When the Museum of Contemporary Art San Diego received a donation from photography collectors Dan Greenberg and Susan Steinhauser about a month ago, it struck a chord with the museum’s education curator, Cris Scorza. The gift—10 images by Mexico City photographer Graciela Iturbide—led Scorza to explore the museum’s vault for more works depicting Mexican culture, and what she found has inspired the exhibit Photography in Mexico: Selections from the Collection, which will open Friday, Dec. 14, and remain on view through March 10.
“When integrating [Iturbide’s] photographs in the collection,” Scorza says, “I realized we had in our holdings a number of photographs by Mexican and international photographers that are from the Mexican perspective.”
The images Scorza pulled show the influence of the late Manuel Alvarez Bravo. Born in 1902, Bravo’s been referred to as the father of 20th-century Latin American photography. He was also Iturbide’s teacher. Four of Bravo’s works are among the 35 images in the exhibition.
“I started pairing photographs by iconography, or ideas,” Scorza says of curating the exhibit. “An example would be that we have a photograph by Bravo of a woman drying clothes in the garden, nude. And in our collection, we also have a large print by Argentine photographer Gerardo Suter, who lived in Mexico the majority of his career as an artist. He represents a female nude on a morgue table.”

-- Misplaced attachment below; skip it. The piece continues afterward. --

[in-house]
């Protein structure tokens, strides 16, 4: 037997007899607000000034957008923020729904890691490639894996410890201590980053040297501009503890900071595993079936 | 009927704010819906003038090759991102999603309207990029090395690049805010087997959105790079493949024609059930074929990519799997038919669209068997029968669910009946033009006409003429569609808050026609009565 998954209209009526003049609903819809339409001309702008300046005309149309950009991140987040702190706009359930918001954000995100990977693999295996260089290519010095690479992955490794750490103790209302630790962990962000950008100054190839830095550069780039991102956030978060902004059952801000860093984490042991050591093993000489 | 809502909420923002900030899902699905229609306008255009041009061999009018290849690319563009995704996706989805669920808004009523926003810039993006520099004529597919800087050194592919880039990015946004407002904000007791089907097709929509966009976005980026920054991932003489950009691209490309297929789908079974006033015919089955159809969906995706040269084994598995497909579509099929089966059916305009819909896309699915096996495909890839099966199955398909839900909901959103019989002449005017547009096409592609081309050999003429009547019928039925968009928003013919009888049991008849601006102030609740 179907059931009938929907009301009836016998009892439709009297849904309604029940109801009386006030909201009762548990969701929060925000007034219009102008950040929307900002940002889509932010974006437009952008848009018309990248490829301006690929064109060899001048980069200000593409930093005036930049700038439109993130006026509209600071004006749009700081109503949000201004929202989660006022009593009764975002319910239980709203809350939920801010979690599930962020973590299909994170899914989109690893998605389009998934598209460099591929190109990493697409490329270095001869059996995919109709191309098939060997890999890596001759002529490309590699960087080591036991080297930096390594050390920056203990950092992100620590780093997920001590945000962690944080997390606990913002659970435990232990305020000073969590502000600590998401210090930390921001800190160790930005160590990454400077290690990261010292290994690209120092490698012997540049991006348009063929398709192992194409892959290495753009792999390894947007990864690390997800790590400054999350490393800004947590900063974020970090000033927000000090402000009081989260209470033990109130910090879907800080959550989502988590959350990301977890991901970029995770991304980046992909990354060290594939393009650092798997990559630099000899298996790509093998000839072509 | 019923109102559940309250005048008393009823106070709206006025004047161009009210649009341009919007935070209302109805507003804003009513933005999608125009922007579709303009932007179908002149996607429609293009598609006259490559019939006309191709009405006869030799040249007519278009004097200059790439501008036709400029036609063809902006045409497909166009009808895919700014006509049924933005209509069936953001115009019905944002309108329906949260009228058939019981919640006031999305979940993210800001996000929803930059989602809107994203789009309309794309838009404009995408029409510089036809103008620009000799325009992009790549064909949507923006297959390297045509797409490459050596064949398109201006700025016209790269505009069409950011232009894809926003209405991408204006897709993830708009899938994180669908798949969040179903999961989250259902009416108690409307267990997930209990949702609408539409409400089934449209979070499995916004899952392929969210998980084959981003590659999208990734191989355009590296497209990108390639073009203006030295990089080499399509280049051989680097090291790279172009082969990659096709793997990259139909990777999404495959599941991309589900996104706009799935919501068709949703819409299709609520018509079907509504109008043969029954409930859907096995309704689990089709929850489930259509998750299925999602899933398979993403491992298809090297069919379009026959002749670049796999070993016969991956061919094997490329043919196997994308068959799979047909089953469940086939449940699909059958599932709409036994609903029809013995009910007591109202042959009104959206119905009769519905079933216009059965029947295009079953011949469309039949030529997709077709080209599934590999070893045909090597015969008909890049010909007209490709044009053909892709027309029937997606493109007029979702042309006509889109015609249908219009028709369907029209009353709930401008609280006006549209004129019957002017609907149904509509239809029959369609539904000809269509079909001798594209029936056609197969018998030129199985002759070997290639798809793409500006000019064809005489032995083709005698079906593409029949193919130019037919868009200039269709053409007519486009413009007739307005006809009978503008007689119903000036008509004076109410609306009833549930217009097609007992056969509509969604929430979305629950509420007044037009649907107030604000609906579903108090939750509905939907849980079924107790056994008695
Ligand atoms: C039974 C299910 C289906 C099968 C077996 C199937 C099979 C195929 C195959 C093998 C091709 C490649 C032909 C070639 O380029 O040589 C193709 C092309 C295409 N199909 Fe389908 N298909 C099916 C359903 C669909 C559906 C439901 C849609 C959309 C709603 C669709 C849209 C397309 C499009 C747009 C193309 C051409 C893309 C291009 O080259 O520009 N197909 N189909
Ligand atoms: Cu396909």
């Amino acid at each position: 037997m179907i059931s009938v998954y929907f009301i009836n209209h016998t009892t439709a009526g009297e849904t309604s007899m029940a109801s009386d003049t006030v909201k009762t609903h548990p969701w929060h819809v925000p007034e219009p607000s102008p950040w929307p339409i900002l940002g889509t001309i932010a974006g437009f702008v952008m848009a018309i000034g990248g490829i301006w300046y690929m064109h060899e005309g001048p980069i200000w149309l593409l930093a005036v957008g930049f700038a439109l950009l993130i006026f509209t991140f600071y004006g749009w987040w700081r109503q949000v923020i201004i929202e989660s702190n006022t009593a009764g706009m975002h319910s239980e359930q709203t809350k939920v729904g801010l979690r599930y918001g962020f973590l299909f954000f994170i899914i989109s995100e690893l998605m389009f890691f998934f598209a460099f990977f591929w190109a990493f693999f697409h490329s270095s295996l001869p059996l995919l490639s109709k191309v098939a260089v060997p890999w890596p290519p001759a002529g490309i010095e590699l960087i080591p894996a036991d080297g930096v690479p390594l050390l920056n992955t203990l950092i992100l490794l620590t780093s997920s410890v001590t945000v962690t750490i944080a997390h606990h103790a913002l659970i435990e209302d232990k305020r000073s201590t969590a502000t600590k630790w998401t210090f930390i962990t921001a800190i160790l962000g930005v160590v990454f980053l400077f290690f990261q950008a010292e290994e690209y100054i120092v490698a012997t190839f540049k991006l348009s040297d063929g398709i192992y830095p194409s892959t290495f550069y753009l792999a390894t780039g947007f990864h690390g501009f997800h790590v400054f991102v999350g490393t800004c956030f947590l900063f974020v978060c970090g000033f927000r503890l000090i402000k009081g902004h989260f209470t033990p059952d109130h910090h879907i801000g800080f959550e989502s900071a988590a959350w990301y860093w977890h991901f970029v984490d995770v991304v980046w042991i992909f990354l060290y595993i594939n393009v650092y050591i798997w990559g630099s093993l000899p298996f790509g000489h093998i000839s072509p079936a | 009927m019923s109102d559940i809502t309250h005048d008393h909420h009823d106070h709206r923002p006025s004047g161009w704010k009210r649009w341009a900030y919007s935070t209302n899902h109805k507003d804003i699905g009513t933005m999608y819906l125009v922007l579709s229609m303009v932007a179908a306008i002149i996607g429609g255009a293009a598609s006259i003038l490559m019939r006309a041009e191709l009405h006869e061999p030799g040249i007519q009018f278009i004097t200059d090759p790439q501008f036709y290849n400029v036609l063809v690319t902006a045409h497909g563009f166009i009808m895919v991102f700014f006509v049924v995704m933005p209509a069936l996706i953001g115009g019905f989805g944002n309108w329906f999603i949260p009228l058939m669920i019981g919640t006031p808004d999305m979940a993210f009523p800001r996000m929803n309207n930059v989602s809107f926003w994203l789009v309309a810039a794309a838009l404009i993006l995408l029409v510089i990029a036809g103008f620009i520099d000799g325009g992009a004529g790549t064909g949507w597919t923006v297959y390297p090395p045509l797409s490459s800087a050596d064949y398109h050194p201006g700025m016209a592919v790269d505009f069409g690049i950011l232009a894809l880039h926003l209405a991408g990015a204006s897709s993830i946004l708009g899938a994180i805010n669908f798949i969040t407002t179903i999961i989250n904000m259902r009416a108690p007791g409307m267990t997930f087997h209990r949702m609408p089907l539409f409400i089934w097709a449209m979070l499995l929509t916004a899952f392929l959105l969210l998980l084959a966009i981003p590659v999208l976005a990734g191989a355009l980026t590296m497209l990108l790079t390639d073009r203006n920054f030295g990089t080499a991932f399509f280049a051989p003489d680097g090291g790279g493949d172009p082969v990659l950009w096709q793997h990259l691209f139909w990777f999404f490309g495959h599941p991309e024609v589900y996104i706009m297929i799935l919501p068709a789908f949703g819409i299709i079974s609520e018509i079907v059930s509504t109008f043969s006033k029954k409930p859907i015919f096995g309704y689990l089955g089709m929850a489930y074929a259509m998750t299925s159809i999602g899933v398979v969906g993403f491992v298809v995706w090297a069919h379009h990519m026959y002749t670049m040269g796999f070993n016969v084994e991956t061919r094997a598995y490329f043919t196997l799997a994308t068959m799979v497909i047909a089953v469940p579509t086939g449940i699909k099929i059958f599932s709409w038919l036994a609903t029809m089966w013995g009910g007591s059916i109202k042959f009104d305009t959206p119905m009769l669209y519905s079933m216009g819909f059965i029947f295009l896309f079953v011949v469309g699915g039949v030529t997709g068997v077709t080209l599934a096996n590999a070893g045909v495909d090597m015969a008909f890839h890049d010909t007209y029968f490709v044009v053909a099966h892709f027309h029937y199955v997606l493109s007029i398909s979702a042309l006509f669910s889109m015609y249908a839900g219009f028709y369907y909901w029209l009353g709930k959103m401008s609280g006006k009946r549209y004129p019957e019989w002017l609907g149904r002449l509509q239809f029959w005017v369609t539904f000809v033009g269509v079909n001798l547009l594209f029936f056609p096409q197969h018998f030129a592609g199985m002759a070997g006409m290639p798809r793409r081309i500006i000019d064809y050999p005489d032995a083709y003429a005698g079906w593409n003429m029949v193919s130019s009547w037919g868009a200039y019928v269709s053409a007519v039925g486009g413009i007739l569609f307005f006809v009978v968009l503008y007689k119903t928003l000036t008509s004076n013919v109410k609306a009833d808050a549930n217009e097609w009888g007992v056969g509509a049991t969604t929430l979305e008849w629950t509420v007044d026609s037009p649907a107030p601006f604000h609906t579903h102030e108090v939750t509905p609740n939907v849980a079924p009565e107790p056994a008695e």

Scorza says images in the show will be organized much in the same way—by an idea, or a particular object—hanging side-by-side to show the contrast.
“It will be an interesting way to read the show,” Scorza says. “There’s a photograph by Bravo of men riding on bikes in the middle of the desert. It seems like a strange dichotomy—an urban mode of transportation that you’d imagine from people in the city. Then we have an image by a contemporary Mexican artist who depicts bikes on a rack outside a cotton factory that was taken 40 years after Alvarez’s photo.”
Photos in the show span 1966 to the late 1980s and delve deeper into Mexican culture and topography than what we’re used to seeing as neighbors to Baja.
Folks attending MCASD’s screening of El Velador (The Night Watchman) from 5:30 to 7:30 p.m. Thursday, Dec. 13, can see a sneak preview of the exhibit. Scorza says the timing couldn’t have been better to exhibit the photographs: El Velador is by Natalia Almanda, the 2012 MacArthur Foundation “genius” grant recipient, about a guard whose job is to watch over the mausoleums belonging to Mexican drug lords.
“It’s important to present the work of artists who aren’t known in the U.S. but are quite recognized in Latin America,” Scorza says. “I thought, If I don’t pull this image for this show, I don’t know if there will be a context again. It’s been quite rewarding to bring out work that hasn’t been on view in a long time.”